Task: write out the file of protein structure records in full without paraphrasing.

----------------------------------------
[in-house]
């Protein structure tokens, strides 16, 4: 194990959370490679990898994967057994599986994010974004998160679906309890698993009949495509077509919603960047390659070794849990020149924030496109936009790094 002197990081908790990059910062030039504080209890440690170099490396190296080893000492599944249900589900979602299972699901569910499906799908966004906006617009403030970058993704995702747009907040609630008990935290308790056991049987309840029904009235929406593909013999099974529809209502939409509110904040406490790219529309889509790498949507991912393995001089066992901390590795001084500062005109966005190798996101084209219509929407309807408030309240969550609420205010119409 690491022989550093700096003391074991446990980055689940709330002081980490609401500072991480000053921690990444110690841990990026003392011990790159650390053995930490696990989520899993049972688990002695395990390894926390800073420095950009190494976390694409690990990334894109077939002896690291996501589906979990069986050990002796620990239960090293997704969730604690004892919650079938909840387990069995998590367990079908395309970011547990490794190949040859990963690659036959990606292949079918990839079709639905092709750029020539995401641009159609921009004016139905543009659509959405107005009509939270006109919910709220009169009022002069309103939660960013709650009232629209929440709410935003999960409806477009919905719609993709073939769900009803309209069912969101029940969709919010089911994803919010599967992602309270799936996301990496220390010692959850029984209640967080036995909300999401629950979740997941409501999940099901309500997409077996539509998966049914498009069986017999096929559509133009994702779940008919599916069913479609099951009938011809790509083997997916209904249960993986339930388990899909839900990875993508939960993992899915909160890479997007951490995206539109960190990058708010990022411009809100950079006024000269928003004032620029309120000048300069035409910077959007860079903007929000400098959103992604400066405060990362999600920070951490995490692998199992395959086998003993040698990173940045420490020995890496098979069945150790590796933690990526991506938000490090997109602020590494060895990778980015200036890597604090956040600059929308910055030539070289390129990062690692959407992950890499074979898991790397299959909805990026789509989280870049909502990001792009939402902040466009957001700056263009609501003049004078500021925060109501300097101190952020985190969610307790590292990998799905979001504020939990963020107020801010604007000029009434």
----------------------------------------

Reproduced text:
[in-house]
């Protein structure tokens, strides 16, 4: 194990959370490679990898994967057994599986994010974004998160679906309890698993009949495509077509919603960047390659070794849990020149924030496109936009790094 002197990081908790990059910062030039504080209890440690170099490396190296080893000492599944249900589900979602299972699901569910499906799908966004906006617009403030970058993704995702747009907040609630008990935290308790056991049987309840029904009235929406593909013999099974529809209502939409509110904040406490790219529309889509790498949507991912393995001089066992901390590795001084500062005109966005190798996101084209219509929407309807408030309240969550609420205010119409 690491022989550093700096003391074991446990980055689940709330002081980490609401500072991480000053921690990444110690841990990026003392011990790159650390053995930490696990989520899993049972688990002695395990390894926390800073420095950009190494976390694409690990990334894109077939002896690291996501589906979990069986050990002796620990239960090293997704969730604690004892919650079938909840387990069995998590367990079908395309970011547990490794190949040859990963690659036959990606292949079918990839079709639905092709750029020539995401641009159609921009004016139905543009659509959405107005009509939270006109919910709220009169009022002069309103939660960013709650009232629209929440709410935003999960409806477009919905719609993709073939769900009803309209069912969101029940969709919010089911994803919010599967992602309270799936996301990496220390010692959850029984209640967080036995909300999401629950979740997941409501999940099901309500997409077996539509998966049914498009069986017999096929559509133009994702779940008919599916069913479609099951009938011809790509083997997916209904249960993986339930388990899909839900990875993508939960993992899915909160890479997007951490995206539109960190990058708010990022411009809100950079006024000269928003004032620029309120000048300069035409910077959007860079903007929000400098959103992604400066405060990362999600920070951490995490692998199992395959086998003993040698990173940045420490020995890496098979069945150790590796933690990526991506938000490090997109602020590494060895990778980015200036890597604090956040600059929308910055030539070289390129990062690692959407992950890499074979898991790397299959909805990026789509989280870049909502990001792009939402902040466009957001700056263009609501003049004078500021925060109501300097101190952020985190969610307790590292990998799905979001504020939990963020107020801010604007000029009434």